The H.E.A.T. Collective was founded by Artistic Director Jessica Litwak to create, advocate and inspire artistic expression rooted in healing, education, activism, and theatre. We work to build collectives in every context: in our performances, workshops and community events. Engaging artists across the world, we aim for powerful bridge building art of courageous generosity. In this series, guest experts will write a piece representing each letter of H.E.A.T. - week one will be healing, week two is education, week three is activism, and the last week of the month is theatre. Together these pieces will highlight the work that is being done across all aspects of The H.E.A.T. Collective in the hopes that we can ignite dialogue, spark further exploration, and encourage more people to get involved.
As we continue to break down the components of The H.E.A.T. Collective in our monthly Blog series (Healing one week, Education the next, Activism the third week and Theatre the fourth) we welcome your comments and your assistance in our ongoing discussion.
This month we had four wonderful posts from expert practitioners in the field.
Sally Bailey, a wonderful master drama therapist and my teacher wrote about the healing benefits of theatre for audiences and artists alike. : “Our mirror neuron system, coupled with our sensory-motor-language systems in the brain, allow everyone watching the performance to unconsciously simulate the performed actions and words of the play. Audience members aren’t passively receiving a story second-hand. They are feeling the emotions of the actors and bodily understanding what they do. This means the actors are literally passing the story on into the bodies, hearts, and minds of those watching.”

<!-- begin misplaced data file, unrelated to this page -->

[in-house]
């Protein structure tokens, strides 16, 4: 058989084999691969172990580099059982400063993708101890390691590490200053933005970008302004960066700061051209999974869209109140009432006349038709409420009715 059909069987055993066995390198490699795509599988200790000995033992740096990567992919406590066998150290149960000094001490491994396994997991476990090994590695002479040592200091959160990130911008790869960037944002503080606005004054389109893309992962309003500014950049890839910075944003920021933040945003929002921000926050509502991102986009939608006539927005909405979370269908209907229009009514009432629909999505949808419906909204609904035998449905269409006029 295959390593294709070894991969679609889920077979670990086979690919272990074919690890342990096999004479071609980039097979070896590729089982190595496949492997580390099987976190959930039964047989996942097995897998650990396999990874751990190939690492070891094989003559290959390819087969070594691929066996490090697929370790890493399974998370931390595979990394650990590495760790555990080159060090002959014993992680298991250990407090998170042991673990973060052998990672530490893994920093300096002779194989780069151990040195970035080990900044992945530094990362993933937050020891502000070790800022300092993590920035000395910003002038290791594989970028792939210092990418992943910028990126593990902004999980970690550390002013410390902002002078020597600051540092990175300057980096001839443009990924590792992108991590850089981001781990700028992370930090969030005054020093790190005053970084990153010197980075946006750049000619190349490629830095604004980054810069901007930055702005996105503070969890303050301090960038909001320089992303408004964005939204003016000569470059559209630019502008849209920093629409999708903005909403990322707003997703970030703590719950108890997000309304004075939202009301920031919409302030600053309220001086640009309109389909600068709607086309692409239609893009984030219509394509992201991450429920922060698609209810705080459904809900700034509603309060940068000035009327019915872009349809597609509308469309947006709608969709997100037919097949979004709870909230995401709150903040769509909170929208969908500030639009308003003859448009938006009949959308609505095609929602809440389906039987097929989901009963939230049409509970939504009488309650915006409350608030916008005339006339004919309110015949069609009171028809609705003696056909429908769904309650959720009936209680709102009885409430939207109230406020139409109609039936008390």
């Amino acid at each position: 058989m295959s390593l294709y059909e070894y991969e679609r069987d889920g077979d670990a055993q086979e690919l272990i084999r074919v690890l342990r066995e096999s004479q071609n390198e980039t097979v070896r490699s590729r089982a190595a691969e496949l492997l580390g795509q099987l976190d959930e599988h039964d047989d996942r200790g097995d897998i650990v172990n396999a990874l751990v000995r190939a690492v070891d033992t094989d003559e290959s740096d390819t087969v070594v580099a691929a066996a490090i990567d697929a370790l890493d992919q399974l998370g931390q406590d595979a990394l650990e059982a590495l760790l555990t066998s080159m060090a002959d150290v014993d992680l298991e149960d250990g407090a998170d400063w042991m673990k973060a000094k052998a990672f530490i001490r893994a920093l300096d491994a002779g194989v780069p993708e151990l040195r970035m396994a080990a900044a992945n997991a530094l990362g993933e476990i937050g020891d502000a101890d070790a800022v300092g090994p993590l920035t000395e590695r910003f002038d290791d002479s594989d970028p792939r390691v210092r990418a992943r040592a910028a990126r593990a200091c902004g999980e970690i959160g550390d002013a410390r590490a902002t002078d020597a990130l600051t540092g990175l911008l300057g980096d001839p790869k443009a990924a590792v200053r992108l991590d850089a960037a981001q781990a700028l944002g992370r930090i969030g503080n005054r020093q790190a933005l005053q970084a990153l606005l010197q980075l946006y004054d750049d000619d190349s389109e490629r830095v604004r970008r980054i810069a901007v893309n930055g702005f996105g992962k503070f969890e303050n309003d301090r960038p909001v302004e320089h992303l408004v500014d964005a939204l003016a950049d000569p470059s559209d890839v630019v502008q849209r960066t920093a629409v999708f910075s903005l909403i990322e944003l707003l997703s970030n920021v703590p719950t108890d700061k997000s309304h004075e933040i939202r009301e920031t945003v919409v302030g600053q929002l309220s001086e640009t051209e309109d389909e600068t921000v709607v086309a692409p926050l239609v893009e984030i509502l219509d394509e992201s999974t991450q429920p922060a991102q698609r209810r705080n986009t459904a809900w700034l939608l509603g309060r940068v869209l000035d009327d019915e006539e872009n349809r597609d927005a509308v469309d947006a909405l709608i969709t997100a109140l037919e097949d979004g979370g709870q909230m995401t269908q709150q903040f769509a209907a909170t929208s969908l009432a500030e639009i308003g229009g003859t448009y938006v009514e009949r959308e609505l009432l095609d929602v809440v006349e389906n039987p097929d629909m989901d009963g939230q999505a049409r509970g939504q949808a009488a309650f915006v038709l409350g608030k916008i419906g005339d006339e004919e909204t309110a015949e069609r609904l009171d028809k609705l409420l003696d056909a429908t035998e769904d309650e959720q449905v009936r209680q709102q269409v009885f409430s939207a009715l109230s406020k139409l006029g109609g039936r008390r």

Meggan Gomez, a brilliant colleague and theatre educator who I was lucky enough to visit at The Working Classroom in New Mexico wrote” We can all be better students. And teachers. And people. It takes listening, humility, and the understanding that you always have more to learn. These ideas are at the core of our values at Working Classroom, a 30-year-old arts, theater, and new media non-profit in Albuquerque, NM that cultivates the artistic, civic, and academic minds of youth through in-depth arts projects with contemporary artists to amplify historically ignored voices, resist systemic injustices, and imagine a more equitable society……… We do this because we know young people can be fantastic leaders, create stunning art work, and they also have a lot to say about the state of the world. We don't need to empower them, they are great at that on their own. We just need to provide the resources and stay in dialogue with each other. “